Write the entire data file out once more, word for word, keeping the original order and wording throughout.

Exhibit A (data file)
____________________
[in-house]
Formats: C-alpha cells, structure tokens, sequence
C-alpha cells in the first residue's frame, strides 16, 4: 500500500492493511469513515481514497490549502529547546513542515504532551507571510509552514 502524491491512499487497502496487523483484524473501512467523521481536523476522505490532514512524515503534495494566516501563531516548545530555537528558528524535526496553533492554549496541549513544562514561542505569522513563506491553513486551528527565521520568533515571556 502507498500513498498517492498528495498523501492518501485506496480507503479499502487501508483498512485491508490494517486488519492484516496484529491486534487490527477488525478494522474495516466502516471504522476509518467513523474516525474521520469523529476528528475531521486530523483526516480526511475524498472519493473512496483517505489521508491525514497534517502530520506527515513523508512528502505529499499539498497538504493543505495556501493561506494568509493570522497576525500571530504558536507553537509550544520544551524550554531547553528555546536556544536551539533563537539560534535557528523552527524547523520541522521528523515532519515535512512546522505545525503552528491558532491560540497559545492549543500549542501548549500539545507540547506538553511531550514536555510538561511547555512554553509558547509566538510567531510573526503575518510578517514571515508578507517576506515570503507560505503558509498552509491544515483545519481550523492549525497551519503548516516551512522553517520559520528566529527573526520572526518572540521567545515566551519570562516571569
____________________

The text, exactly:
[in-house]
Formats: C-alpha cells, structure tokens, sequence
C-alpha cells in the first residue's frame, strides 16, 4: 500500500492493511469513515481514497490549502529547546513542515504532551507571510509552514 502524491491512499487497502496487523483484524473501512467523521481536523476522505490532514512524515503534495494566516501563531516548545530555537528558528524535526496553533492554549496541549513544562514561542505569522513563506491553513486551528527565521520568533515571556 502507498500513498498517492498528495498523501492518501485506496480507503479499502487501508483498512485491508490494517486488519492484516496484529491486534487490527477488525478494522474495516466502516471504522476509518467513523474516525474521520469523529476528528475531521486530523483526516480526511475524498472519493473512496483517505489521508491525514497534517502530520506527515513523508512528502505529499499539498497538504493543505495556501493561506494568509493570522497576525500571530504558536507553537509550544520544551524550554531547553528555546536556544536551539533563537539560534535557528523552527524547523520541522521528523515532519515535512512546522505545525503552528491558532491560540497559545492549543500549542501548549500539545507540547506538553511531550514536555510538561511547555512554553509558547509566538510567531510573526503575518510578517514571515508578507517576506515570503507560505503558509498552509491544515483545519481550523492549525497551519503548516516551512522553517520559520528566529527573526520572526518572540521567545515566551519570562516571569